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Pawz4me

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Pawz4me last won the day on March 26 2014

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About Pawz4me

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    Hive Mind Level 6 Worker: Scout Bee

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  1. Y'all probably know this, but there are lots of other risk factors for osteopenia/osteoporosis other than age -- short stature, thin frame, smoking, family history, history of eating disorders, inflammatory AI diseases (most commonly RA, lupus and Crohn's) and a few other medical issues are among them. I'm 57 and a number of those risk factors apply and I already have very minor osteopenia (or as of last scan it was minor--I have another scan on Monday, so we shall see). Because of known risk factors I've been having every-other-year bone density scans for quite awhile now. I suspect many wome
  2. I've lived in NC all my life and have known what the term means for a long time, although I don't remember when I first learned about it. It was almost certainly in a news article. I've never had a reason to use it in conversation.
  3. I wouldn't be without a carpet cleaner if I had carpet. Right now we only have carpet in one room of our house (high quality indoor/outdoor carpet in the sun room) and I still insist on having a carpet cleaner. Over the years I've owned both Bissell and Hoover cleaners, and both brands have worked well. The current Hoover has been the longest lasting. I've also had professional cleaners (Stanley Steamer, smaller companies and ChemDry) do it over the years and I vastly prefer to do it myself. Stanley Steamer and others have always left way too much soap residue for my liking. ChemDry was a
  4. We don't have cats currently, but we did for many years. I experimented with tons of different brands and types of litter. My tried-and-true that I always came back to was Dr. Elsey's.
  5. We did it a long time ago -- added a den and another bedroom and changed a one car carport into a two car garage. All we needed was a contractor. We had plenty of land (no worries about getting close to property lines or anything like that) and the way to go about the addition was obvious. There were no tricky issues like having to knock down walls, etc.
  6. We don't waste much food at all. I've got a very good handle on what and how much we eat. We don't mind leftovers. We'll eat them for another dinner in a night or two, or for lunch. If there's really a lot of something left it's almost always something I can freeze and have an easy meal later. If it's just a spoonful or two of something left we often give it to the dogs (as long as there are no onions or any other bad-for-dogs ingredients). I don't count that as waste. They have to eat, too.
  7. Another thing I've started doing, just in the last year or so, is writing the date on all condiments when I first open them. If there's no easy place to write the date on the bottle or jar then I write it on a piece of freezer tape and stick it on the container somewhere.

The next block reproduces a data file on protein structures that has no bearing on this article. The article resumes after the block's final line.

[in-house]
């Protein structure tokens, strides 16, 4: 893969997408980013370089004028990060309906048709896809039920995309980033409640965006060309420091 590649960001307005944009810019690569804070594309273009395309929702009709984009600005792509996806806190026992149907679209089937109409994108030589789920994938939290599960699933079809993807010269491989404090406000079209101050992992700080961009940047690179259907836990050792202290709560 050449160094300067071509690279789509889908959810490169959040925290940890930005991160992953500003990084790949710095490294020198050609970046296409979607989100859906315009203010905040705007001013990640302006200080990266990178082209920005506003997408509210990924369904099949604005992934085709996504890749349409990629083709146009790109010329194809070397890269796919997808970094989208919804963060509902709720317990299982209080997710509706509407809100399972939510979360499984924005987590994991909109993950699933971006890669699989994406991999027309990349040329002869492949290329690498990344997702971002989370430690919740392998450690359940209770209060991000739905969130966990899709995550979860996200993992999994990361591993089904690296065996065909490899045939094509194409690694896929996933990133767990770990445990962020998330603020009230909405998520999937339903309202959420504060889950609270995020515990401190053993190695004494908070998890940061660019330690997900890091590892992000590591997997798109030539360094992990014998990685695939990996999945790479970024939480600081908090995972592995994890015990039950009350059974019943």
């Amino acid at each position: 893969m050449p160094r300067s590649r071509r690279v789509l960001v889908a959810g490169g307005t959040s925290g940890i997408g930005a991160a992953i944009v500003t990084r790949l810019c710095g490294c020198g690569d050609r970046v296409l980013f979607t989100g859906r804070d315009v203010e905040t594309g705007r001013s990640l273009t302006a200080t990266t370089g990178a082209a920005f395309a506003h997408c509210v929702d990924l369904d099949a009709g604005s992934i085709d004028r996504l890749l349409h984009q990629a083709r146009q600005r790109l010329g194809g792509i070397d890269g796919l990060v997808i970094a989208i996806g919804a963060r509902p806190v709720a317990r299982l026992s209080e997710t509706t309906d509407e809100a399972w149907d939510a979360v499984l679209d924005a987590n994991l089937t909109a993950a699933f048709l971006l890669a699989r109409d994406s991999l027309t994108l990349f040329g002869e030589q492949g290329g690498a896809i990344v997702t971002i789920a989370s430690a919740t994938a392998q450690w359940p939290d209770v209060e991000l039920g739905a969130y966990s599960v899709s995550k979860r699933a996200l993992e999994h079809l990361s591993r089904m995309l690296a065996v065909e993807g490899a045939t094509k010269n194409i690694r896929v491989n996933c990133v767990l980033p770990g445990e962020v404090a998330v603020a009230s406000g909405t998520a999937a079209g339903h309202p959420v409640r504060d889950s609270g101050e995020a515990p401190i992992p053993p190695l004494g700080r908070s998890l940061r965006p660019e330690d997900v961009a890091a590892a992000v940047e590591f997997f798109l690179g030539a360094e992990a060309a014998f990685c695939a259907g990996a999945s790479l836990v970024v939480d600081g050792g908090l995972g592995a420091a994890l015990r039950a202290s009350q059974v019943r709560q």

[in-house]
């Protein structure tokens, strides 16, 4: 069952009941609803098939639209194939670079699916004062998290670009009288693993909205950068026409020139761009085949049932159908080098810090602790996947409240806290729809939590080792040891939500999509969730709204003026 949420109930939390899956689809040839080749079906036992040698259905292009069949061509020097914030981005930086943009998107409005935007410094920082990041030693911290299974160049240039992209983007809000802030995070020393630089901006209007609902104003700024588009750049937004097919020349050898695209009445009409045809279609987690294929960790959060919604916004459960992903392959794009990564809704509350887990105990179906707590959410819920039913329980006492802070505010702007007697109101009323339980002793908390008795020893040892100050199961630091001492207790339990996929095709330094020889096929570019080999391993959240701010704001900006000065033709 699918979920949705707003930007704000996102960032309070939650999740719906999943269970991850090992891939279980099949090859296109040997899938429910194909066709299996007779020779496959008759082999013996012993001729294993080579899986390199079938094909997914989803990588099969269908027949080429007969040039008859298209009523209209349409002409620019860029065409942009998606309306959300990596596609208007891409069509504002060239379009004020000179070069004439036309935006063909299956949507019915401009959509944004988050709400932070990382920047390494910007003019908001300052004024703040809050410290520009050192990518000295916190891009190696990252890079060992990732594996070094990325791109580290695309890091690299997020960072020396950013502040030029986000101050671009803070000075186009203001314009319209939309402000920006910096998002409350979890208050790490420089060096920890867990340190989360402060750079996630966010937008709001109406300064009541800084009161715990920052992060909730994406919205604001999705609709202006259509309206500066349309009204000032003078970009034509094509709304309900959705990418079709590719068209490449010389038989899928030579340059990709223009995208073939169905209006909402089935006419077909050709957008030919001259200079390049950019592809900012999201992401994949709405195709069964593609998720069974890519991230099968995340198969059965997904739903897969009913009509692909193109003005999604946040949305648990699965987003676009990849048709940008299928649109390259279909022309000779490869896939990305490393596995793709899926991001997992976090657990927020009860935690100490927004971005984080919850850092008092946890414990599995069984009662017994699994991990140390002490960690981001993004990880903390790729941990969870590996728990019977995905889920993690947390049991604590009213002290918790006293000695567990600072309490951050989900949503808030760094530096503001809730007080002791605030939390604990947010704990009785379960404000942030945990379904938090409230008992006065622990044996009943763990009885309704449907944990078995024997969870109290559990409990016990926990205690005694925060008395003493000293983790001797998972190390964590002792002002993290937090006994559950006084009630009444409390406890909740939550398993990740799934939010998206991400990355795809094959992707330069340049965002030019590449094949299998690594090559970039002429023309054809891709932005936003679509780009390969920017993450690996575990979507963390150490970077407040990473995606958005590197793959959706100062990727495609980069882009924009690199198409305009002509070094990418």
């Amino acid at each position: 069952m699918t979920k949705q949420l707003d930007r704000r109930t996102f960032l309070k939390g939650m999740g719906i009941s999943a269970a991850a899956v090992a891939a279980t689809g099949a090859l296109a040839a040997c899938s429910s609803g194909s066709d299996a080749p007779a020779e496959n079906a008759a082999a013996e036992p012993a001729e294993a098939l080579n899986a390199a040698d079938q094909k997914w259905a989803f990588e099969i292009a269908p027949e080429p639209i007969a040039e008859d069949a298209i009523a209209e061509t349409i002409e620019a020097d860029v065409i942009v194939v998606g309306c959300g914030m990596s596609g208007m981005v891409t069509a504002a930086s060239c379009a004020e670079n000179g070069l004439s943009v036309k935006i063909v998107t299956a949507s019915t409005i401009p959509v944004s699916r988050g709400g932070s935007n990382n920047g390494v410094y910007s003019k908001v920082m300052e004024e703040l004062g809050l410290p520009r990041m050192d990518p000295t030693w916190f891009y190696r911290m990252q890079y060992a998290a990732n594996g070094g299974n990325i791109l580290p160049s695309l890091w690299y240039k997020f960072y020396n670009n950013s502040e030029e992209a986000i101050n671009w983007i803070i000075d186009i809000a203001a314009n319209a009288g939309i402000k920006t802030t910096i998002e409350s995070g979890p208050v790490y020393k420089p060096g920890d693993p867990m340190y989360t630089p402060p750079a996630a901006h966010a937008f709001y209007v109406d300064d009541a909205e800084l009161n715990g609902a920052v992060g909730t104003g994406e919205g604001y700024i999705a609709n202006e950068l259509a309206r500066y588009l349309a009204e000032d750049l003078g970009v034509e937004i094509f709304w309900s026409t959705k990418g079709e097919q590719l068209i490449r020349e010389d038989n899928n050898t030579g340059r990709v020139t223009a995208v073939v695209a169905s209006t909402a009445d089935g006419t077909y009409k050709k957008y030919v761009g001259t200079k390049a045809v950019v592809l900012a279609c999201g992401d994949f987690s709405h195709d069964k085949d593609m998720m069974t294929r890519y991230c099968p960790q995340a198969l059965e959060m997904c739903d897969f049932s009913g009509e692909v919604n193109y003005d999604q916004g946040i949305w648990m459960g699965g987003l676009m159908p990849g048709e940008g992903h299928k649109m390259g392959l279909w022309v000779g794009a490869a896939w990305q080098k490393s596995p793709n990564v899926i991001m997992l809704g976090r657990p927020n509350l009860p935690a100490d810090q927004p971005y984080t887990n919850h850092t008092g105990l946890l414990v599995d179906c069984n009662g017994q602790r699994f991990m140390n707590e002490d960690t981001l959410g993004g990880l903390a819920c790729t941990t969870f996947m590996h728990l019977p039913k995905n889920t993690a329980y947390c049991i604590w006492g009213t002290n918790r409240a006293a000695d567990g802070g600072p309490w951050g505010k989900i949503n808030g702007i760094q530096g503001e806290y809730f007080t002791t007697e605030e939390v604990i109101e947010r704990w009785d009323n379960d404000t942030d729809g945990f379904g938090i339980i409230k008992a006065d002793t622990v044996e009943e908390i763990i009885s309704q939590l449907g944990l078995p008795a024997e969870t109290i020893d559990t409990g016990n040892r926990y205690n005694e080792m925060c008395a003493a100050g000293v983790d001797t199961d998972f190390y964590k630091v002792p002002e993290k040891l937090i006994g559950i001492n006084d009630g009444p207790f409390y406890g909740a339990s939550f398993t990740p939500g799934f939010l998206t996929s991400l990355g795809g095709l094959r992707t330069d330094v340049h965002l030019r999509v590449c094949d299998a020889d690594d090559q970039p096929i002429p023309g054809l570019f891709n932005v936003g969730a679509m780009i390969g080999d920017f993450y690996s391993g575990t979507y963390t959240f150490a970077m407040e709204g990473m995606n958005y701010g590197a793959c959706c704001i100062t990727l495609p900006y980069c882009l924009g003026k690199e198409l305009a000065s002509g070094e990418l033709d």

8. I'm like that for contents. But once or twice a year I do need to take everything out and wash all the shelves and bins. Wiping regularly works okay but doesn't get things quite as clean as a good soaping up in the sink.
  9. Once or twice a year. And every time I do it and see all the sparkly cleanness I think -- "I really should do that more often." I do spot clean all the time, though.
  10. I too think there's actually a lot of agreement on this board. We might differ in what we think the least harmful approach is, but I think most people seem to agree that this is a bad situation and there are no really good choices for how to deal with it. I don't think anyone thinks lockdowns are 100 percent good choices, nor do I think anyone thinks the open-'er-up-and-go-for-herd-immunity is a fabulous choice, either. It seems to me that posters simply disagree on the choice they think is less bad.
  11. Do you have a source for that? Because I'm wondering if it's the study that got so wildly misconstrued last week? I don't know who or where the misrepresentation started, but the people I saw posting about it were all . . . people who strongly favor red KoolAid. This is the study I think it is. And I'm no whiz at interpreting this stuff, but it appears to me what this study is saying is that dining out is risky. Even people who wore masks almost all the time but who ate out (thus necessitating the need to remove the mask) had a much higher likelihood of getting the virus than those who wo
  12. We replaced the carpet in our bedroom with LVP, and it borders the hall which is engineered hardwood. I think it looks fine. I don't think you can do LVP on stairs. You can stain your stair treads to match either the hardwood or LVP--whichever borders them. It's possible what's under the carpet is pretty rough, though. Most stairwells that are built to be carpeted aren't pretty underneath. You might need to redo the entire thing, or hire someone to do it. I pulled the carpet off my stairs three years ago. What was underneath was rough and ugly. For various reasons (besides cost) I didn't
  13. We did early in person voting this morning. Overall I thought they were doing a good job minimizing risk. People were well spread out except near the registration desks. All poll workers were masked and some had face shields, too. Very close to 100 percent of voters were masked.
  14. I believe most insurance plans will cover surgery for droopy lids that interfere with vision. I'm positive that Medicare covers it.
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